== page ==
Qualitative Analyses of Engagement During Small Group Interactions Involving Persons with Primary Progressive Aphasia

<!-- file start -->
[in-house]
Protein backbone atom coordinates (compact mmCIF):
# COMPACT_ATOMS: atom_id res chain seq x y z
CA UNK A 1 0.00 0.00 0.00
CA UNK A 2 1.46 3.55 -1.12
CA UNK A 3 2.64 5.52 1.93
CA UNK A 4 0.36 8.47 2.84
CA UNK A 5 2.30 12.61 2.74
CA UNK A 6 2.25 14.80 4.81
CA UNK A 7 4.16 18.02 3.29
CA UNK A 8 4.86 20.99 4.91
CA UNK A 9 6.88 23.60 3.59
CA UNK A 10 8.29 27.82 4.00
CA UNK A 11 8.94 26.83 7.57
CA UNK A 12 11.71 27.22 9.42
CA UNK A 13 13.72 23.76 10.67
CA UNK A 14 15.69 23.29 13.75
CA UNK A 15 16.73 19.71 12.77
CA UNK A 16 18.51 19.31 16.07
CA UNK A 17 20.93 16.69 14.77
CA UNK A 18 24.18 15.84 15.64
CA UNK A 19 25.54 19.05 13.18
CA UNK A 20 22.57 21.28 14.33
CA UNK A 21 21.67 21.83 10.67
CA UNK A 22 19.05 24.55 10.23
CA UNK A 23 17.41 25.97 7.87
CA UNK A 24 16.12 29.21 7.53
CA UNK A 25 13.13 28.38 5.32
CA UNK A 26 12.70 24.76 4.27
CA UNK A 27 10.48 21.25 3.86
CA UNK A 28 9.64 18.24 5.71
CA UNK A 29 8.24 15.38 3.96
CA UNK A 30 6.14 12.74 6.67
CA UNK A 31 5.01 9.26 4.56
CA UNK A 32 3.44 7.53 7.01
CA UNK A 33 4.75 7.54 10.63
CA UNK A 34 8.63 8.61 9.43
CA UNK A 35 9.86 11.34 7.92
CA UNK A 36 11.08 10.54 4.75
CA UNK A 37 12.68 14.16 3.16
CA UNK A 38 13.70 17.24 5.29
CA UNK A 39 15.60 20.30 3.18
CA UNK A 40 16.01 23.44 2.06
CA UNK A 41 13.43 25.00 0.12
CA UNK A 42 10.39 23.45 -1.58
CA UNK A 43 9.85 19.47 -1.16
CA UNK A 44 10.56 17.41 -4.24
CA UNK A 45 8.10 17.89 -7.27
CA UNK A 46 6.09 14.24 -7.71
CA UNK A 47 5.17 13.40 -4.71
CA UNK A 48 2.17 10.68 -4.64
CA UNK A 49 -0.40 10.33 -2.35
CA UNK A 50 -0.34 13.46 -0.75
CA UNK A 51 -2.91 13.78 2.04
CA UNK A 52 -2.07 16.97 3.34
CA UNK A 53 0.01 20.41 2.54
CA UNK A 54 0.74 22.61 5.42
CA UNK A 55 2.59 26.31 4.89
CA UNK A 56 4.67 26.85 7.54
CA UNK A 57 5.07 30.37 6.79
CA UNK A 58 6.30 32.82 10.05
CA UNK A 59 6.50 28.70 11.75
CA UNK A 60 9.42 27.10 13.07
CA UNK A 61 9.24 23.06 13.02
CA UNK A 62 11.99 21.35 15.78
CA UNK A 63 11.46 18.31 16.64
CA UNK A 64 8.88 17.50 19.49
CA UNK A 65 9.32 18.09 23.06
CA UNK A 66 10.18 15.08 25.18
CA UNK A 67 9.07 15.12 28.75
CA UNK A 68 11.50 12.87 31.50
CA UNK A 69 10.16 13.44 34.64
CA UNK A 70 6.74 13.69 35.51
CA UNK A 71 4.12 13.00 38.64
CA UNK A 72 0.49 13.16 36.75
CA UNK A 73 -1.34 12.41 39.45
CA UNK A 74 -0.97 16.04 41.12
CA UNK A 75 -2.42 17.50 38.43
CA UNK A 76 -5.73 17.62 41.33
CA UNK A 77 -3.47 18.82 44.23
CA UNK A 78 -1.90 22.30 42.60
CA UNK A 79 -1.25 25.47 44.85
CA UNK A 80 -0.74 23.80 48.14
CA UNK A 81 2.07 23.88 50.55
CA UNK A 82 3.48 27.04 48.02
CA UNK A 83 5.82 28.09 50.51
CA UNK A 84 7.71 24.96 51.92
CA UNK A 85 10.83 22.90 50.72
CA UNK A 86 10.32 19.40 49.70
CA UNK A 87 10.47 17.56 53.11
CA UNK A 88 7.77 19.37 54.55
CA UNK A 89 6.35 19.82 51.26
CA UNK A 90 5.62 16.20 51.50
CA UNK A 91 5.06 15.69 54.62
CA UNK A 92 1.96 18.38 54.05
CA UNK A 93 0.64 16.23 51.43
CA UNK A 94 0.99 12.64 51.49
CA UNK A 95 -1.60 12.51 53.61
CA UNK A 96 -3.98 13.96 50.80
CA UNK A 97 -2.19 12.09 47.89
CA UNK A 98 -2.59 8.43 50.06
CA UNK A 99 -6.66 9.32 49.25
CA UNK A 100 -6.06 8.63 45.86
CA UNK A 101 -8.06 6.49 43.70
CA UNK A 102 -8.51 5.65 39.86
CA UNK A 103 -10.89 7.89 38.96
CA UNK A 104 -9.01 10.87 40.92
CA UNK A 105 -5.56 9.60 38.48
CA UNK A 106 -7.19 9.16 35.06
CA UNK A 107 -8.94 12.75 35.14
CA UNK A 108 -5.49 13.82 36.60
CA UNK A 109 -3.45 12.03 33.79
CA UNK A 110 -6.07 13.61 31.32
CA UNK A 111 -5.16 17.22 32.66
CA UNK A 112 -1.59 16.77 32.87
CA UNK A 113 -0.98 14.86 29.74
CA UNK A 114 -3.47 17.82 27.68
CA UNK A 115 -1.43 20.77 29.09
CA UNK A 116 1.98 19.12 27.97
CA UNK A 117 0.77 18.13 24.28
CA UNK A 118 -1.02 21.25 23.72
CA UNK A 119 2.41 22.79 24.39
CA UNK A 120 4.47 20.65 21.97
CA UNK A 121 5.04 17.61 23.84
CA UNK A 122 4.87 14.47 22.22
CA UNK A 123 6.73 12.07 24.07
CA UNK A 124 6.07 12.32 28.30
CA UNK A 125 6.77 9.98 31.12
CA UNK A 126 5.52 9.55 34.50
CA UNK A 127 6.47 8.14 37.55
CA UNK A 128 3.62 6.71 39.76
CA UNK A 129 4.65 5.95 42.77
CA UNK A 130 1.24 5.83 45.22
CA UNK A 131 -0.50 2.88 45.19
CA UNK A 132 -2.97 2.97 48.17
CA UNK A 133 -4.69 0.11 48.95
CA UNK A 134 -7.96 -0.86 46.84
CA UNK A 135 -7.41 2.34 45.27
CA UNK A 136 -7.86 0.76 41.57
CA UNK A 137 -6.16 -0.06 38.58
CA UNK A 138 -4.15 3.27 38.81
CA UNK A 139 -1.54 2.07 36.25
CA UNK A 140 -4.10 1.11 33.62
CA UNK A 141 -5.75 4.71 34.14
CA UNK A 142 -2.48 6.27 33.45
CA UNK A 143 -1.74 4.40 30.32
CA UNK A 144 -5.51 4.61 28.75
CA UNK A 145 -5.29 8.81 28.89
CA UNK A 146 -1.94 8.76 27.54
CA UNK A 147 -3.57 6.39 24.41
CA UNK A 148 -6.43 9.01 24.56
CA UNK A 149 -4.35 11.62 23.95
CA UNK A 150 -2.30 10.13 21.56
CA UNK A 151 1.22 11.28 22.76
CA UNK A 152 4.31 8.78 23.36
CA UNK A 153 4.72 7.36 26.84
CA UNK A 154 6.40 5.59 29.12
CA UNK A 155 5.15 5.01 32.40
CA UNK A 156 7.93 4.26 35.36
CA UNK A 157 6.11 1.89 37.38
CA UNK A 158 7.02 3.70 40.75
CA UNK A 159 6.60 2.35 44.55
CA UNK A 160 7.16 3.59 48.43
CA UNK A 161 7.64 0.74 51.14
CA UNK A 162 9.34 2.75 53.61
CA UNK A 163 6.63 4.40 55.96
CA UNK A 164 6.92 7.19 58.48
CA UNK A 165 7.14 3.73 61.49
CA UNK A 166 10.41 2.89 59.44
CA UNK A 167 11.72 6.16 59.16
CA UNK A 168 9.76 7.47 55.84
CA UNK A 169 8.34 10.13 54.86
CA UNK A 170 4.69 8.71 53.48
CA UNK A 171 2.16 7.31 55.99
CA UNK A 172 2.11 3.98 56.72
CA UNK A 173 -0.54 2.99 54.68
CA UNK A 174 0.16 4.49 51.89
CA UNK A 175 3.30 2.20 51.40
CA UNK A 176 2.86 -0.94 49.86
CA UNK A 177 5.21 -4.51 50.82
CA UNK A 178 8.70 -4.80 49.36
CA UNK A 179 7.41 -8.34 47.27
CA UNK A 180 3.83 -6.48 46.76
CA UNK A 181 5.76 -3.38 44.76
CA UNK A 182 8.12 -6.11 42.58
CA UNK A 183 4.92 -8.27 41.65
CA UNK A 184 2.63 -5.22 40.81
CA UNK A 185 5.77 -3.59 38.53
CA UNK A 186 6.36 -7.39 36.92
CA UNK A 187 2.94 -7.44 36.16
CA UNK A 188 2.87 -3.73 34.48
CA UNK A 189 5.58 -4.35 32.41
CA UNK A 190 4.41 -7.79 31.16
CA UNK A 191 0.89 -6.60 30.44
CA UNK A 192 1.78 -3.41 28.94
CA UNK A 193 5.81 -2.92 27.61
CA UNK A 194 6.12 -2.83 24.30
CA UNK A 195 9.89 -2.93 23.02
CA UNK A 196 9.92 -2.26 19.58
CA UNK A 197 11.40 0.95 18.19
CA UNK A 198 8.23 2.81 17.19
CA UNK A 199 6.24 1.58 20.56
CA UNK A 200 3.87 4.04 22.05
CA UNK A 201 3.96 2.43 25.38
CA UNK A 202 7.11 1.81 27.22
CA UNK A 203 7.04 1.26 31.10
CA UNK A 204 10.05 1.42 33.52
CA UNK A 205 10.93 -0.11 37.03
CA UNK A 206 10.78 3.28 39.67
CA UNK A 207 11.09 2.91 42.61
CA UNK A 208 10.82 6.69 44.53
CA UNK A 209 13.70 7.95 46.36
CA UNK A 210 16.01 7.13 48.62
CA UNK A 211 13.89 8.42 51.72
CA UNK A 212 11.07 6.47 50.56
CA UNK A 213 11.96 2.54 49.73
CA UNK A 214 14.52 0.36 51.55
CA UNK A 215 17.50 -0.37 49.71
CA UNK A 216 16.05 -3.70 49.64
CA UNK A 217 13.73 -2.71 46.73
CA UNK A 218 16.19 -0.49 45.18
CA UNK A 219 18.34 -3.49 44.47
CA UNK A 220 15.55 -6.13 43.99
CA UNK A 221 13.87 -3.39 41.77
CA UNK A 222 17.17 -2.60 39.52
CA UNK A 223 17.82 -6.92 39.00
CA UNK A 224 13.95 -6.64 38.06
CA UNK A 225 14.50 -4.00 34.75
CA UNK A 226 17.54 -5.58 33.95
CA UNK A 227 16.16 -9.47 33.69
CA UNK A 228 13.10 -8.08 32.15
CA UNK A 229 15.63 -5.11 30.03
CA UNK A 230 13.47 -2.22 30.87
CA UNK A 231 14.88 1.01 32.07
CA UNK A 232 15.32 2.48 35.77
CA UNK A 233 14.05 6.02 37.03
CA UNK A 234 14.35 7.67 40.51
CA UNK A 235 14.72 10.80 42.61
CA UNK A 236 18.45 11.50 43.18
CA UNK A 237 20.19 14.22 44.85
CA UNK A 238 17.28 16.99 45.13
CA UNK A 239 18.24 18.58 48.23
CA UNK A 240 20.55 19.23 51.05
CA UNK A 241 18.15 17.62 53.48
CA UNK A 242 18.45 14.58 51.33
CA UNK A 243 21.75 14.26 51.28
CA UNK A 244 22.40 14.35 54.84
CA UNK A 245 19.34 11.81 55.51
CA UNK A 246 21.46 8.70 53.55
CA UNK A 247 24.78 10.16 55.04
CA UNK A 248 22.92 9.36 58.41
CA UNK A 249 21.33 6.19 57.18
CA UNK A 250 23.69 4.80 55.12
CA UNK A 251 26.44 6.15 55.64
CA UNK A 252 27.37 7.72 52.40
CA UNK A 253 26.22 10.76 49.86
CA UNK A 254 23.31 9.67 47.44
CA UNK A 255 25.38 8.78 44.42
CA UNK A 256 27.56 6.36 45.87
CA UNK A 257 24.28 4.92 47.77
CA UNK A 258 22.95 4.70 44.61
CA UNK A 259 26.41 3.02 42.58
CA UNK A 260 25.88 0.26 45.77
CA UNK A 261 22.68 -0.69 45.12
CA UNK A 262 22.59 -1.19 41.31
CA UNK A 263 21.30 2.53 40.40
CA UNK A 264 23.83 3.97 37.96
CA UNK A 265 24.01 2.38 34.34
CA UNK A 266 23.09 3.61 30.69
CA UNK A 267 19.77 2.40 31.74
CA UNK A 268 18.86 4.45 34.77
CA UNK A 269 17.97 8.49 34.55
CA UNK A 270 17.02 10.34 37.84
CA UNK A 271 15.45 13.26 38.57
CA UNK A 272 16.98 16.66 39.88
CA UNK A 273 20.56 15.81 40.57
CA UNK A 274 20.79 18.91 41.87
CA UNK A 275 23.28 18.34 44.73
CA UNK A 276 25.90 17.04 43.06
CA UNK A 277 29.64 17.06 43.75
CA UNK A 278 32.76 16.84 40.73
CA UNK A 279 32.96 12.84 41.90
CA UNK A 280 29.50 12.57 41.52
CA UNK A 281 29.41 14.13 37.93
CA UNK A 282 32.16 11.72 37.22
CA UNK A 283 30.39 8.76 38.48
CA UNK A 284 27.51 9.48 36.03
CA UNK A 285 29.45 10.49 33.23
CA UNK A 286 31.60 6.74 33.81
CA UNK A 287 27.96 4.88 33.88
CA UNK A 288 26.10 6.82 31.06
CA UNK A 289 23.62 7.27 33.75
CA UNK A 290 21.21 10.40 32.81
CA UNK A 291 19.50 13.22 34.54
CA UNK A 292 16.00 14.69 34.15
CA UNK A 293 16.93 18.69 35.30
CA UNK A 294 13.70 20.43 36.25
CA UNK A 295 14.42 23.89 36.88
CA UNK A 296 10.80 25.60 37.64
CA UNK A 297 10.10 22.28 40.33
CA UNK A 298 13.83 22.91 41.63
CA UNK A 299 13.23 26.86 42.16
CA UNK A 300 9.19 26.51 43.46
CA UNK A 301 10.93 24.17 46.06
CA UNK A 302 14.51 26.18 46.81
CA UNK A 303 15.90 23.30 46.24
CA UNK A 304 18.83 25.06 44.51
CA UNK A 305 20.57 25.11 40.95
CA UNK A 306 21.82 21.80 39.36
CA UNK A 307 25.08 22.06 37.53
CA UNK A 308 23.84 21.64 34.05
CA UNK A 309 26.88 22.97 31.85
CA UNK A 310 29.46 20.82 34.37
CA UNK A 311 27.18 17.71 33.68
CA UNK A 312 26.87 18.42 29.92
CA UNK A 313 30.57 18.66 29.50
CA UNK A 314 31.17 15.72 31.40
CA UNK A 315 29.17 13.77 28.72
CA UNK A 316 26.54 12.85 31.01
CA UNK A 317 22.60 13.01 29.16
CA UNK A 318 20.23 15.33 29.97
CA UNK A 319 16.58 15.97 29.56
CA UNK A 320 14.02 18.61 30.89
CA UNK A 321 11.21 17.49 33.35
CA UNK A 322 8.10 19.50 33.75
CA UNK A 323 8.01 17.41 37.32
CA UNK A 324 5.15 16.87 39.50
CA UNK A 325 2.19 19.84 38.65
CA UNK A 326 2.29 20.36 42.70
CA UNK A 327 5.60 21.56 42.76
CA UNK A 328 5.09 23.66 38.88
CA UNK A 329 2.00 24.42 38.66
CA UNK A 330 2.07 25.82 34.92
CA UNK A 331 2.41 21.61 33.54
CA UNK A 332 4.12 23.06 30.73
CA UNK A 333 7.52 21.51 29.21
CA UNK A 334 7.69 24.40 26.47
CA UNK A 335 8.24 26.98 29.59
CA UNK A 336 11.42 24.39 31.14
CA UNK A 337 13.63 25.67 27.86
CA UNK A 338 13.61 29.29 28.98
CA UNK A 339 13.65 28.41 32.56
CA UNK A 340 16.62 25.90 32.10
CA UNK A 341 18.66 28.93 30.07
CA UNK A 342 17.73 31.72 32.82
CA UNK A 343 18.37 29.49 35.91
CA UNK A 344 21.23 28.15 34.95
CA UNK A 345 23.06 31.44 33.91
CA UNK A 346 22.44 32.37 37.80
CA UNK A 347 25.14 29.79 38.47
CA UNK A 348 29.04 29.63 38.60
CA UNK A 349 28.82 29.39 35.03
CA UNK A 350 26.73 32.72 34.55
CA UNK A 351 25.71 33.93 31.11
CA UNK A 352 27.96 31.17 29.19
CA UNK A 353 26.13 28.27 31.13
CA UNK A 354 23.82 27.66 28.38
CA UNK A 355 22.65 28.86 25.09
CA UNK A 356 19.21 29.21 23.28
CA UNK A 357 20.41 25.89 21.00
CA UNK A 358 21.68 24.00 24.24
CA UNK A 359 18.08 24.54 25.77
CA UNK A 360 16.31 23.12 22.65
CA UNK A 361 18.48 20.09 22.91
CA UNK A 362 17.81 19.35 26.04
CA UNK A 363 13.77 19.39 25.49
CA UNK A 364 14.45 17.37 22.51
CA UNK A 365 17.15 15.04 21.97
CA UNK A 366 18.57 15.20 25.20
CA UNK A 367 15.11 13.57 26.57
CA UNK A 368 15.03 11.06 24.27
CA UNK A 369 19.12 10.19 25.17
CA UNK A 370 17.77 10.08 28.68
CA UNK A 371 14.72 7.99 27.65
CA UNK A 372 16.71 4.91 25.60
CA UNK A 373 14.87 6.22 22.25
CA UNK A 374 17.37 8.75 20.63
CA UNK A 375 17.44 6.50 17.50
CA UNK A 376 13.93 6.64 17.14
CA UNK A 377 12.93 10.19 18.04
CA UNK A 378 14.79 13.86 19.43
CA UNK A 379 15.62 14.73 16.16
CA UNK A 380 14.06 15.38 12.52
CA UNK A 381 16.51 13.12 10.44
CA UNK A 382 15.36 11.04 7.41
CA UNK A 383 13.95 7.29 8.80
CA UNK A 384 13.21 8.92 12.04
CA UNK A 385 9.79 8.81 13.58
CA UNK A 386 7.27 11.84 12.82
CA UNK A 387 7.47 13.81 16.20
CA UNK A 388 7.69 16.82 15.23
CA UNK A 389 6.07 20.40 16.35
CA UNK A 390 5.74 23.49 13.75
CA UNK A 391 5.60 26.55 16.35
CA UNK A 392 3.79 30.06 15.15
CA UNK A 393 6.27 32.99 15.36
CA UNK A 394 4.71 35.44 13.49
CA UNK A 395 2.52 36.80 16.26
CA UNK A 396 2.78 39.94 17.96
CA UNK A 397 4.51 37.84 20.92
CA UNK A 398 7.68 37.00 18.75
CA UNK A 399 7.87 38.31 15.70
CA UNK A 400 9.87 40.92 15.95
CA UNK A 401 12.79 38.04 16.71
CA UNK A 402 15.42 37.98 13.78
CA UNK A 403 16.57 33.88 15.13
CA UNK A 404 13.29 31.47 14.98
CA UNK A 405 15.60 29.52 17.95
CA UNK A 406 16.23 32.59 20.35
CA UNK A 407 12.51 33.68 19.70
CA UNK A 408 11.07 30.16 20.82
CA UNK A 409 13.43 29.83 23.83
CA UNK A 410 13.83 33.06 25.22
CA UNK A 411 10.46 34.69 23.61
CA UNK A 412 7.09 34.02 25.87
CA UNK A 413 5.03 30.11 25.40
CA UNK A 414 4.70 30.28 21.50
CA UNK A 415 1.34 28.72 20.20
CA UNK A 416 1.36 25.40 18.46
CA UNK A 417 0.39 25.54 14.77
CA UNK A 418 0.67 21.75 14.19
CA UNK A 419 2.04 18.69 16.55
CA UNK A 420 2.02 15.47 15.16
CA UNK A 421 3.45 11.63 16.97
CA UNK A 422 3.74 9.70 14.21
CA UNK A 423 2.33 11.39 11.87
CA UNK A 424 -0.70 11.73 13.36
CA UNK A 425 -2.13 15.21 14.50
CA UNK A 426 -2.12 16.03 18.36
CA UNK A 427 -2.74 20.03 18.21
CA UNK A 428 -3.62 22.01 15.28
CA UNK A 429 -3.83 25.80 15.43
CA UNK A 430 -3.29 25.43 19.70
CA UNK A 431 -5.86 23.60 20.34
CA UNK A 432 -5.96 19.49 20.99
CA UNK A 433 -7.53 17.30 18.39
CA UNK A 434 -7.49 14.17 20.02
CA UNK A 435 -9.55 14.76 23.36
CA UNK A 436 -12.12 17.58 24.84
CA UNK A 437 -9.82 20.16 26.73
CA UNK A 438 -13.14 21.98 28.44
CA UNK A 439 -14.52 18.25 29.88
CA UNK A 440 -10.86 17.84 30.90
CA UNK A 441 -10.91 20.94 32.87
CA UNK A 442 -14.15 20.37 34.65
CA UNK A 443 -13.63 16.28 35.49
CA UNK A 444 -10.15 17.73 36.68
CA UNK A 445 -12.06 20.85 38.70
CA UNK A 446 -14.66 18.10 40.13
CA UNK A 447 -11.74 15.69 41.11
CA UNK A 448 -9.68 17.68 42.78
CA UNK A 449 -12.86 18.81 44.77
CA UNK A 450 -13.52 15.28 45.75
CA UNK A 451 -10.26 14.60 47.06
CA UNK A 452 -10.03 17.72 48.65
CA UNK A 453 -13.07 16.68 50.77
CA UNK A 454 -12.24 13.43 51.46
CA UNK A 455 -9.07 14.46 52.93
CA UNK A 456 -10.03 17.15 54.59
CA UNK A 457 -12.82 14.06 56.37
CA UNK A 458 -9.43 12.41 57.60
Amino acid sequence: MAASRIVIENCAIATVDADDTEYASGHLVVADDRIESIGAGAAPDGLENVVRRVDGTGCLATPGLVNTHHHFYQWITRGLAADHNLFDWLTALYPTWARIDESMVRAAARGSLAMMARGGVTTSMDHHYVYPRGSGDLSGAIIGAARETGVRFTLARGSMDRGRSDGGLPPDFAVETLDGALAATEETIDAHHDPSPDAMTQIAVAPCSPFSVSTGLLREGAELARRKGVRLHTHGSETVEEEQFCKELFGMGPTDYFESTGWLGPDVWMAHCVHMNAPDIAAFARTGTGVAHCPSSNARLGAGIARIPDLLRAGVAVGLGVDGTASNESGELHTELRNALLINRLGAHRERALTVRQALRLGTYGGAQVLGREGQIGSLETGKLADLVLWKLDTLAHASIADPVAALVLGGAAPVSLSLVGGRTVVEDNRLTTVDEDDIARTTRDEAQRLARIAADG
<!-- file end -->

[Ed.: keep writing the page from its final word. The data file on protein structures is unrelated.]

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In group therapy, participant engagement is integral for achieving effective and meaningful clinical interactions. Engagement is defined as a collaborative process by which social interactions are initiated, maintained, or terminated. Although engagement is vital to group therapy, it has remained largely unstudied. Using one videotaped small group interaction involving persons with primary progressive aphasia, the researcher described and analyzed verbal and non-verbal resources impacting engagement and examined conversational actions leading to disengagement and engagement. Data were analyzed using content analysis and principles of conversational analysis. Results found that non-verbal behaviors indicative of engagement included eye gaze, body orientation, laughter, and expressive tones. Verbal behaviors indicative of engagement included latches, overlapping utterances, and repetition of words and phrases. Conversational actions resulting in disengagement included a lack of a clear primary speaker, unsupportive/unhelpful responses, and a greater focus on one member within the group. In contrast, conversational actions resulting in engagement included clinician-appointed turns, participant affirmation, and member support. Findings for the study yielded clinical applications for the promotion of engagement during small group interactions involving persons with primary progressive aphasia and the review of videotaped treatment for clinical education.